Yeah, so I’ve been bad at blogging lately. Mostly this is because I haven’t been reading blogs. There’s a direct connection. Real life things don’t make me particularly want to blog, but reading blogs does. Of course once the momentum kicks in then maybe I’ll press on to blog about real-lifey stuff. But normally, if I’m not reading blogs, I’m not writing. This makes sense in a way since it’s only when I’m reading really interesting things that I have any interest in writing.
The problem is, I’m in one of those moods right now where even when I have free time, I don’t want to read blogs. It’s not because I’m bored with them (hell, I’m watching Letterman, and how engaging is that?). The real problem is that I’m not able to keep up with my interests, and that bugs me. It’s tempting to invoke Stephen Covey here and say that my sphere of interest has exceeded my sphere of influence, but truthfully there’s no time in my life when that has not been the case. As far as I’m concerned, having your interests exceed your abilities is kind of the definition of being an interesting person. But I spend a lot of time even one step beyond this condition such that my interest in things exceeds even my interest in them. What I mean is there are a lot of things that I would potentially like to know more about, but I have a frustrating inability to actually take that next step and pursue the interest.
The web provides a really useful example and metaphor for this in the form of links. Blogs are ostensibly lists of links with a little extra, often pithy, meta data on why you should click on them. But how often do you read a blog and not click the links? That’s where I’m at. I’d like to click the links. I’d like to read the books I’ve read reviews of. I’d like to follow every chain to its conclusion or at least some far-off exhaustion point, but there’s too much interesting first-source material for me to go even one level down on everything that catches my interest.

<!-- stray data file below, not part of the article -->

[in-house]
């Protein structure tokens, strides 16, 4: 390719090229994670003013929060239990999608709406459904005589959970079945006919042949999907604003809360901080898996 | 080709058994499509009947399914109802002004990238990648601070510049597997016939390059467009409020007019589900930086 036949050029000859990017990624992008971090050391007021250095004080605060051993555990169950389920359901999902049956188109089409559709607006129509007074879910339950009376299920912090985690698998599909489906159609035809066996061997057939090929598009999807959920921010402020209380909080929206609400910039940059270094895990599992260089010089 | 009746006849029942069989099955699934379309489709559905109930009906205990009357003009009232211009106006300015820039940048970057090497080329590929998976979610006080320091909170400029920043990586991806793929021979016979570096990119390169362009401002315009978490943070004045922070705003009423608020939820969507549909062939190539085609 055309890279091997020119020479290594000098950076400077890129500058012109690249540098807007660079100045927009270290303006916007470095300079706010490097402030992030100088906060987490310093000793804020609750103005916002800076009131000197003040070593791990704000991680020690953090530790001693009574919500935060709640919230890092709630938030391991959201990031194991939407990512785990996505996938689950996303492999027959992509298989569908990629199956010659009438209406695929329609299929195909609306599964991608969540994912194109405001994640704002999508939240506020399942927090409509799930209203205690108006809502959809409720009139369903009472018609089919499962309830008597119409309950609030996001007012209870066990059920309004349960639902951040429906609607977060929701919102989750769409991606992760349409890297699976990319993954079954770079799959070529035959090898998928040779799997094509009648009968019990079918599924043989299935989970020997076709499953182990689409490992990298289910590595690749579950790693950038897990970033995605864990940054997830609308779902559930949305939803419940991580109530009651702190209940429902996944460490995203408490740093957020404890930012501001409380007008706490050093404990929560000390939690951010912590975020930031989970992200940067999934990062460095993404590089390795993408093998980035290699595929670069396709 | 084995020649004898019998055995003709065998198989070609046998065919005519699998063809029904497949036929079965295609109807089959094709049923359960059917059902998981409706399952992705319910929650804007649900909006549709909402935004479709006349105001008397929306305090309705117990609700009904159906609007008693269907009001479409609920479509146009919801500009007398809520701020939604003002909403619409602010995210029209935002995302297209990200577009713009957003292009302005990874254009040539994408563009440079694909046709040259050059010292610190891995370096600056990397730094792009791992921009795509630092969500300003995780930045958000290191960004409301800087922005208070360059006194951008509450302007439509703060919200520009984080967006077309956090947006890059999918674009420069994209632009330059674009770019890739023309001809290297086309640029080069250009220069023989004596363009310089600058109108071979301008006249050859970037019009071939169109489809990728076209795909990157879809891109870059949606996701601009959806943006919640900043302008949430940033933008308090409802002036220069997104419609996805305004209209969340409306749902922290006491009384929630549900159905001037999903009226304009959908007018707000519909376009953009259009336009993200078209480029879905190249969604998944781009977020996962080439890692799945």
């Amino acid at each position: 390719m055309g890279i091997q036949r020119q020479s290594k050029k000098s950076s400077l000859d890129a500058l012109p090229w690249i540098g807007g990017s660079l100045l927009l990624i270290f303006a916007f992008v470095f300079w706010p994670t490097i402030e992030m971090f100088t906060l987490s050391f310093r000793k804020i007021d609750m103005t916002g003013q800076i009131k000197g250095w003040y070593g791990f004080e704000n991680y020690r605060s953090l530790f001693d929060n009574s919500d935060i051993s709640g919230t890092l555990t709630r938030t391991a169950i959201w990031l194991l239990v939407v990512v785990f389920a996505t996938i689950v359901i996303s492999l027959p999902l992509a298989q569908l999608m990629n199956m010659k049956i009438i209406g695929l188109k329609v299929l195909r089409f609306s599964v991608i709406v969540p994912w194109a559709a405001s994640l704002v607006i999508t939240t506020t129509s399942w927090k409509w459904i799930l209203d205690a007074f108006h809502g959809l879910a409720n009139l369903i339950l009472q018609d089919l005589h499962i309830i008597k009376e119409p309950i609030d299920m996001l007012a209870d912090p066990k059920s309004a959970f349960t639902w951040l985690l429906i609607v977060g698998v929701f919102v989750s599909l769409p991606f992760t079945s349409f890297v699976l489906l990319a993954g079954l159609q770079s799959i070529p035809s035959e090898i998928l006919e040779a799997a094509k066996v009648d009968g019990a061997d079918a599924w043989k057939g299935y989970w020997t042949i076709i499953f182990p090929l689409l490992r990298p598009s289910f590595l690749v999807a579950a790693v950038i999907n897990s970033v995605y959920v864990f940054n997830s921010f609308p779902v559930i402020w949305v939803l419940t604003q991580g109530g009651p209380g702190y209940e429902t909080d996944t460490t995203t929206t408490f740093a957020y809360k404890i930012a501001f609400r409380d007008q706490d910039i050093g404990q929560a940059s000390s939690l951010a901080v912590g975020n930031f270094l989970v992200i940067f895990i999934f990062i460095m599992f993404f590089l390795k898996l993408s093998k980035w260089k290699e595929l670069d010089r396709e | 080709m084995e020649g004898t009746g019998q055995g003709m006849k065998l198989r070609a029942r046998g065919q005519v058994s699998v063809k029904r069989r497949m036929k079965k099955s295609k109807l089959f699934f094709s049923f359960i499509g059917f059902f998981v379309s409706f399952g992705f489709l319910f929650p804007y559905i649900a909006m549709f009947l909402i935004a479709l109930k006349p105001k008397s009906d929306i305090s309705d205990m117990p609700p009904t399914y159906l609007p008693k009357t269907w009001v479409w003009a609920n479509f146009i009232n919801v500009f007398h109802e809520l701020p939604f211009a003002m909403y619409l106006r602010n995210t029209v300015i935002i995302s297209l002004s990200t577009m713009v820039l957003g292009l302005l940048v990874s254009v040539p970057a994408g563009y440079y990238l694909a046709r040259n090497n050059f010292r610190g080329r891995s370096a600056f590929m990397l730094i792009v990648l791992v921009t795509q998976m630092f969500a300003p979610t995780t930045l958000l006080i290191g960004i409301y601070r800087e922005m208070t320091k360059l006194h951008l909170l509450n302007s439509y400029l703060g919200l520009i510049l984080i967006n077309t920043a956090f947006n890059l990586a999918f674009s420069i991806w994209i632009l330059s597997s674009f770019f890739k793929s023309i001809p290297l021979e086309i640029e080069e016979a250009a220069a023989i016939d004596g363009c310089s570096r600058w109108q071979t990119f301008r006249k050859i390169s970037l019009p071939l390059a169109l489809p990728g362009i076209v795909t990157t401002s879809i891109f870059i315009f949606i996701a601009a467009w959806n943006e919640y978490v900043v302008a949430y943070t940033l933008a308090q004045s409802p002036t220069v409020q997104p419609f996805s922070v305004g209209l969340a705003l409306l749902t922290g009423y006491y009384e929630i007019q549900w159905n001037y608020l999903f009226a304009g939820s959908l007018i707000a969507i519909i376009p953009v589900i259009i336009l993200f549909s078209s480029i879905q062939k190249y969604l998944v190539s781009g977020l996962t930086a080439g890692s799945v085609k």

Linking was the aspect of the web that caught my attention and made me think, yeah, this is the shit. Back in the late nineties there were days when I would literally spend eight hours starting from some topic and just drilling down through the links, consuming a huge amount of material, and more often than not actually learning about something new. I’m not sure what happened since then, but that doesn’t happen any more. Maybe there’s more noise in the channel, maybe I’ve developed a more discerning palate, maybe my attention span is shorter, maybe I just can’t sit still for eight hours any more. For whatever reason, I almost never do the concentrated, focused drill down on a topic these days. I read blogs as digests, I use Google for research, usually looking only at top-level hit pages until I find what I need. Once in a while I’ll get sucked into a compelling story (though it’s often on a newspaper or magazine site, so there won’t be outbound links). Sometimes I’ll find a personality I like and read around in an author’s article archive. But what I don’t do is consciously consume linked articles with the intention of integrating them into my own internal semantic web. This leaves me feeling like I’ve absorbed less, learned less, not really gained anything from time spent using the Internet. I guess this shouldn’t come as much of a surprise, since most people assume it’s all a waste of time anyway. But I feel like I used to get something out of it.